Redistricting Commission defends closed session


GRAND RAPIDS, Mich. (WOOD) — Leaders with Michigan’s Redistricting Commission are defending their decision to go into a closed session Wednesday afternoon.

The closed session prevented the public from hearing the members discuss two legal memos that could influence their decisions on which Congressional map to use for the next decade.

The commission — which has made a point of being transparent throughout the process of drawing their map proposals — voted 11 to two to temporarily go into a closed session.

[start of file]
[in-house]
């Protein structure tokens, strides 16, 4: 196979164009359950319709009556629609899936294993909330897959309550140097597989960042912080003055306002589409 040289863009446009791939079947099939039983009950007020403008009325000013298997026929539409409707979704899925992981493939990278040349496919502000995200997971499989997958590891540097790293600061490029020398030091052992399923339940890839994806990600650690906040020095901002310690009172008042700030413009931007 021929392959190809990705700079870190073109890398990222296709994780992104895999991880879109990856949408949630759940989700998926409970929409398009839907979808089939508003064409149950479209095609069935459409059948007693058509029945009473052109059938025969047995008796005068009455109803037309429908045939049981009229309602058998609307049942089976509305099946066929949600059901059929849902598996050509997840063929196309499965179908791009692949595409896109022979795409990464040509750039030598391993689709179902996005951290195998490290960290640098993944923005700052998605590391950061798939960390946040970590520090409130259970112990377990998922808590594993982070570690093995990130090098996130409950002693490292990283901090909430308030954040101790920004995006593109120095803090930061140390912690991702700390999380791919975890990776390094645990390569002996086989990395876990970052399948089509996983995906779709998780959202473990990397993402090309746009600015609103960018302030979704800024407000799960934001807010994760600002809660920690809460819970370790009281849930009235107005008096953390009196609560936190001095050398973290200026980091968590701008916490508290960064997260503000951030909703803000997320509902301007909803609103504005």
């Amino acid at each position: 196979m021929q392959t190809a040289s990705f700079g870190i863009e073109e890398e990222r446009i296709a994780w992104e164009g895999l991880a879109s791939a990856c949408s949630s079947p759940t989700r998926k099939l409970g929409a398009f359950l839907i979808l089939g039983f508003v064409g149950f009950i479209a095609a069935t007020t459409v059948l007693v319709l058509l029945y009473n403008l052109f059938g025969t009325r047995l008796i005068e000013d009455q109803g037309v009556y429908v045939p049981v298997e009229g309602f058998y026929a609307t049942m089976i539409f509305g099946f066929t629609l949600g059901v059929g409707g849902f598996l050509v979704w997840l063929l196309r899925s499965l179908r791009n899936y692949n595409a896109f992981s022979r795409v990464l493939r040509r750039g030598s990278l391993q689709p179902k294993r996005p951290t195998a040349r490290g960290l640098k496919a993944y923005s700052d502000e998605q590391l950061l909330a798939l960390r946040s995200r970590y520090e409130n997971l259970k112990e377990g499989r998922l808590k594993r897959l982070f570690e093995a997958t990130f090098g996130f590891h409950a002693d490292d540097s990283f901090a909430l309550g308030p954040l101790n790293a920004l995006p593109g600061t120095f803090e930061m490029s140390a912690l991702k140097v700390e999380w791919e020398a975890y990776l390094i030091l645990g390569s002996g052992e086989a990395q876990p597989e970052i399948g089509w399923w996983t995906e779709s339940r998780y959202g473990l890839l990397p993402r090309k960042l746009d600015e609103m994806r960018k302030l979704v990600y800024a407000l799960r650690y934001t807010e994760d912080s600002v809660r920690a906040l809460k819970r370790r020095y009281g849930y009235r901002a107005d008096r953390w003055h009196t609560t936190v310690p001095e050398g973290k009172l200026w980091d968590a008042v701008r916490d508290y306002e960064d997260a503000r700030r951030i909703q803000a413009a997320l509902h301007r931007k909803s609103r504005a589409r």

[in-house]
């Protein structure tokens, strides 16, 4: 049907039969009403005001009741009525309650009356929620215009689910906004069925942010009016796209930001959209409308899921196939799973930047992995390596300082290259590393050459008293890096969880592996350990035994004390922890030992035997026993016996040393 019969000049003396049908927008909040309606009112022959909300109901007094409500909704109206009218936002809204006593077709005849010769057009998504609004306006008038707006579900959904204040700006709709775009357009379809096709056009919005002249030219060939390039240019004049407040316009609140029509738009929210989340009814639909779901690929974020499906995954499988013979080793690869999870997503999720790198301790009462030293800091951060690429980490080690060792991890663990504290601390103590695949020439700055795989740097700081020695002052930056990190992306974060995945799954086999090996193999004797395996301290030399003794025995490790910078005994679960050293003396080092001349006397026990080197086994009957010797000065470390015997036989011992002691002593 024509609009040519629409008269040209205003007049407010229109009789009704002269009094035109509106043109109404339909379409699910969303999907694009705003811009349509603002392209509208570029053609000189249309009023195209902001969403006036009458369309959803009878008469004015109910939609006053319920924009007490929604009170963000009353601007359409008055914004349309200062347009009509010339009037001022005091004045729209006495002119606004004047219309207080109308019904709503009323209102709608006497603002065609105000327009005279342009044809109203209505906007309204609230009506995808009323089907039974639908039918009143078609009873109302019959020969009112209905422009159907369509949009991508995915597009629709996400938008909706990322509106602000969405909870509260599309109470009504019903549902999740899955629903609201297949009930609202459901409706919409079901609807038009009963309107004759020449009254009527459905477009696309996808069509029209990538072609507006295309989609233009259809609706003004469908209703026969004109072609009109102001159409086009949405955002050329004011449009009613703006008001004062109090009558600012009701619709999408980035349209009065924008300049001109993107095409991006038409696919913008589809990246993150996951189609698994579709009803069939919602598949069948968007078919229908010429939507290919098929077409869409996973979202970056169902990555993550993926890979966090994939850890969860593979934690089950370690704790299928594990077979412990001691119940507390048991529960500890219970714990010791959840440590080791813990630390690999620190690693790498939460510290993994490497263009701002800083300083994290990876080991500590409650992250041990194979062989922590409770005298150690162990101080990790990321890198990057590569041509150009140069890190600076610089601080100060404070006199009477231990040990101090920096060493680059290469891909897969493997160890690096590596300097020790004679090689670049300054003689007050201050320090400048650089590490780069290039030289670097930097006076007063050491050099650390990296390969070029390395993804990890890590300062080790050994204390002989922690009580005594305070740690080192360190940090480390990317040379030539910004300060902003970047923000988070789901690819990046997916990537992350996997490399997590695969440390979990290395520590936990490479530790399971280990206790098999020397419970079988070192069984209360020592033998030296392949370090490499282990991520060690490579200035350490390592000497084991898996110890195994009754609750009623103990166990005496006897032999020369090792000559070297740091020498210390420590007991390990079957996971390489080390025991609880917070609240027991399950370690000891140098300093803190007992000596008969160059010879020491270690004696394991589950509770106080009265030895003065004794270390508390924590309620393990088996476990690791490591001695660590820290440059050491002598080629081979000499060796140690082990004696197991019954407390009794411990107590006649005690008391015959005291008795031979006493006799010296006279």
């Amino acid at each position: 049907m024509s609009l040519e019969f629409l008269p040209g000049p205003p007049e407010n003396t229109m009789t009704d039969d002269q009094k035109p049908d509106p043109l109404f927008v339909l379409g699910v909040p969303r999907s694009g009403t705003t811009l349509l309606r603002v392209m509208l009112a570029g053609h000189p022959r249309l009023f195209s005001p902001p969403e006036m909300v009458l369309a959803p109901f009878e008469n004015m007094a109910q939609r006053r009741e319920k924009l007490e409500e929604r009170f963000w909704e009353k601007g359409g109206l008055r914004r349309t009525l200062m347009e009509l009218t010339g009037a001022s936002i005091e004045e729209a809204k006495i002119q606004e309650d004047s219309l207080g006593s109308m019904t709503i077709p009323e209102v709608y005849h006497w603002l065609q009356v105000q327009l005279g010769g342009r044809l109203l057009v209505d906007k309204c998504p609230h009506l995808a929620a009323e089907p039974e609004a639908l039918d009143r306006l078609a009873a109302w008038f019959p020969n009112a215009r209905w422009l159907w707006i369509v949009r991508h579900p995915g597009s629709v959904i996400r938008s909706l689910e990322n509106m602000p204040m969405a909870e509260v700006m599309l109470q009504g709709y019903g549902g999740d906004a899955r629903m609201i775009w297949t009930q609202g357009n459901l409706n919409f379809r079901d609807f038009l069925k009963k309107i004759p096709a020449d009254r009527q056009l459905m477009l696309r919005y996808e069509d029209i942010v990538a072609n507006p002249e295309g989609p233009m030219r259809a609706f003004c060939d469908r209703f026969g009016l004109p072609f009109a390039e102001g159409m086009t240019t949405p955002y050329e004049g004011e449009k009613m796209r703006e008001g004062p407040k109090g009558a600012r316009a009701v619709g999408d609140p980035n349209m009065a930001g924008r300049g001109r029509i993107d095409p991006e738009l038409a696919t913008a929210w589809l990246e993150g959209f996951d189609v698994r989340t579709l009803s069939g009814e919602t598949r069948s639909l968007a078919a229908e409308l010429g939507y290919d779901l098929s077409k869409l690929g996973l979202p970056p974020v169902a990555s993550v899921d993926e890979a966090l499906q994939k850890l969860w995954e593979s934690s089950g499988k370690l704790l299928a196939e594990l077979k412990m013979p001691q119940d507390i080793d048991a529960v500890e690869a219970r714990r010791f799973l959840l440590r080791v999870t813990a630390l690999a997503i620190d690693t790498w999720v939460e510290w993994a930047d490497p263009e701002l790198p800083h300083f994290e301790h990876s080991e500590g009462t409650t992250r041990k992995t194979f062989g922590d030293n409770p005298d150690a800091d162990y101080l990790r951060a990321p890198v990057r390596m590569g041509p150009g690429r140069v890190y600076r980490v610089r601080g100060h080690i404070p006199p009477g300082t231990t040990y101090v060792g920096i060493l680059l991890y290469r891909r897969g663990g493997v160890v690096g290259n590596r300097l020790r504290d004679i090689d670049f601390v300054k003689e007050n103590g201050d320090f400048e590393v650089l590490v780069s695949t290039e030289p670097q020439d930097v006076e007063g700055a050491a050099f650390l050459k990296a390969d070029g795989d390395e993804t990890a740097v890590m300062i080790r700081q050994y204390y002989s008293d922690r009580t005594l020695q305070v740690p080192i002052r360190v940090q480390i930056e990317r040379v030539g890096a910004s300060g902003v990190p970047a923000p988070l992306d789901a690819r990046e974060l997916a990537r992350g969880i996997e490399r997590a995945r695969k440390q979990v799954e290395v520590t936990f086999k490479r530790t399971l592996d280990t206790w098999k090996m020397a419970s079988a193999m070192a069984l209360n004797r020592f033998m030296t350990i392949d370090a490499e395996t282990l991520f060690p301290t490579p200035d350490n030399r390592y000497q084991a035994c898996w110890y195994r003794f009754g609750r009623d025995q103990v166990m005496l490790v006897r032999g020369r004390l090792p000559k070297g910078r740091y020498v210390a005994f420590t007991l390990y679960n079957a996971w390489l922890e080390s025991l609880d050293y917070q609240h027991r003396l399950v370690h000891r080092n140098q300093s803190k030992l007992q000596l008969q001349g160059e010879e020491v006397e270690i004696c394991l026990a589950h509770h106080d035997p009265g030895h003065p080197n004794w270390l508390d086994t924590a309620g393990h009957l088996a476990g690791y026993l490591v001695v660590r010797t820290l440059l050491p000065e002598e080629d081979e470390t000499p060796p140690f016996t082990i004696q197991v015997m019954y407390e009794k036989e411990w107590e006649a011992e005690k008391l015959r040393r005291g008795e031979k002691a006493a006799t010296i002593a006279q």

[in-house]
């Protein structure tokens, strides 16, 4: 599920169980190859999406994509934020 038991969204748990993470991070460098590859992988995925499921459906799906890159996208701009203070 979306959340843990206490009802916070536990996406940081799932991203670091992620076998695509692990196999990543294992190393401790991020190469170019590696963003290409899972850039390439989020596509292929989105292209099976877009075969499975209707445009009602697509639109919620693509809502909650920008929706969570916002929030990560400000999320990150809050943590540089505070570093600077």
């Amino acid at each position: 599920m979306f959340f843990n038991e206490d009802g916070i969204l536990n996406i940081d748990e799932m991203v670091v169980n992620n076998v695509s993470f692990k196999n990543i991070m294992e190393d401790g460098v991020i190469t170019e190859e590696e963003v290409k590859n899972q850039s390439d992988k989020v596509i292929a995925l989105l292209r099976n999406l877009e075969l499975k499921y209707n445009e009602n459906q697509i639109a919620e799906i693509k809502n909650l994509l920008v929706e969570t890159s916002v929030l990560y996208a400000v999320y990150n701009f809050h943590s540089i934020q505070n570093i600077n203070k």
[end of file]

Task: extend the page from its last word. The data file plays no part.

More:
The decision triggered backlash from both Republicans and Democrats.

Commission officials say the accusations are being overblown, saying the closed session was only to discuss things that had attorney-client privilege.

“The mission is still the same. The deadlines haven’t changed and we are committed to drawing fair maps with public engagement,” Edward Woods III, a spokesperson for the commission, said. “You saw that at the second round of public hearings and you’ll see it when we host public comments tomorrow and the next day and the next day after that.”

The meeting was adjourned shortly after the end of the closed session because of a death threat against the commission.

The treat remains under investigation.

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